I am cutting long stems of thyme from my herb garden and hanging it to dry. It’s October and temperatures already drop into the 30s at night in the mountains where I live, but not low enough for a freeze yet.
It’s time to harvest. But I can only harvest what has been planted and cultivated. Summer’s fresh herb garden will yield dried herbs for winter.
From my garden I not only harvest the herbs and vegetables I plant but joy. Why is my garden a source of joy? I have chosen elements that create this atmosphere of joy, in a sense planted to harvest joy. I string lights across the backyard that add delight by night and during the day the hummingbird feeders hanging from the strands attract the little birds that were born to entertain. There are two firepits and lots of my favorite Adirondack chairs arranged for conversations.
In the dictionary joy is described as “the emotion evoked by well-being, success, or good fortune or by the prospect of possessing what one desires: delight.” (merriam-webster.com)
I am learning to sow for joy, so I might reap it. I mentioned my summer garden, now I am looking at winter. What might I plant and cultivate that will bring joy throughout the cold and dreary months of winter?
This delight, emotion evoked by well-being, is not something I often pursue. But more and more I see its value. It brings a smile to my face, it eases the stress of daily demands, it changes my perspective.
Delight comes in many forms. It may be curling up in a chair with a good book, playing a round of golf, hiking a mountain trail, or baking a chocolate cake. It’s good to gather what we need for these times, look for opportunities and take pleasure in them.
Sometimes as Christians we begin to feel guilty about seeking simple pleasures, for it seems we are not dying out to self. Are these pleasures selfish? Is this not the wrong kind of joy?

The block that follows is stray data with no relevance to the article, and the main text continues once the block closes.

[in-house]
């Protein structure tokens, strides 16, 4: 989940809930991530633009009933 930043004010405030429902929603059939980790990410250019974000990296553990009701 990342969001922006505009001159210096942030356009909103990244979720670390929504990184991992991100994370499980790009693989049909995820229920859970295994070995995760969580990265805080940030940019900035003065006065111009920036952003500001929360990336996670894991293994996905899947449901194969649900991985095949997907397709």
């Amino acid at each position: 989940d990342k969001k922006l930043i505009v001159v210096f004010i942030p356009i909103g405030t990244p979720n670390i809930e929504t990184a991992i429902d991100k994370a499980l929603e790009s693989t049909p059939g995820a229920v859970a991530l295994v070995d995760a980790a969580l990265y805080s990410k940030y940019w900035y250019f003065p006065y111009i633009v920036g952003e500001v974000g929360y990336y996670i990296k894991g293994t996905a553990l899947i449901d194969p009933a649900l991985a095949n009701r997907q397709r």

In addition to physical joy, there is spiritual joy. It is a fruit of the Spirit. The fruit of the Spirit is agape love, and you know you are walking in this love if you possess joy, peace, patience, kindness, goodness, faithfulness, gentleness, and self-control. It is a package, and the fruit is produced by yielding to the Spirit writes Chuck Smith in his book titled “Love the More Excellent Way.”
Joy is a result of being in love with the Lord. Smith describes it as a consciousness of His greatness, majesty, and undying love for us which results in great joy.
The joy of the Lord is knowing that God will use everything for our good. [Romans 8:38]. Often, we get news the world labels “bad.” I have a few of those “bad news” prayer requests right now. They have to do with medical procedures scheduled for heart conditions and court dates scheduled for legal issues. As I wrote in the text exchange “Don’t know all that is in store but know God only does good things.”
Nehemiah writes that the joy of the Lord is our strength and that is evident in those “good”-“bad” situations. For those in Christ the outcome is in the hands of the Lord, and it will be good no matter how it looks to the world or even us.
But I am grateful for the joy that is triggered by the delight of life. The hummingbirds that surround my feeders in the summer, paddling across a mountain lake in my kayak, standing at the edge of the ocean with the waves washing over my feet. These moments bless me. And so I will plant and cultivate joy just as I do the herbs and vegetables in my garden so it will be ready to harvest. Cultivate joy not only for myself, but for others. We are certainly blessed when we find ways to bring delight.
1-What ways do you cultivate joy in your life? Keeping all your “go to” ingredients for baking in the cupboard or craft supplies on hand; taking photographs or painting pictures; creative writing in a coffeehouse with a cappuccino?
2-In what ways to you like to delight others?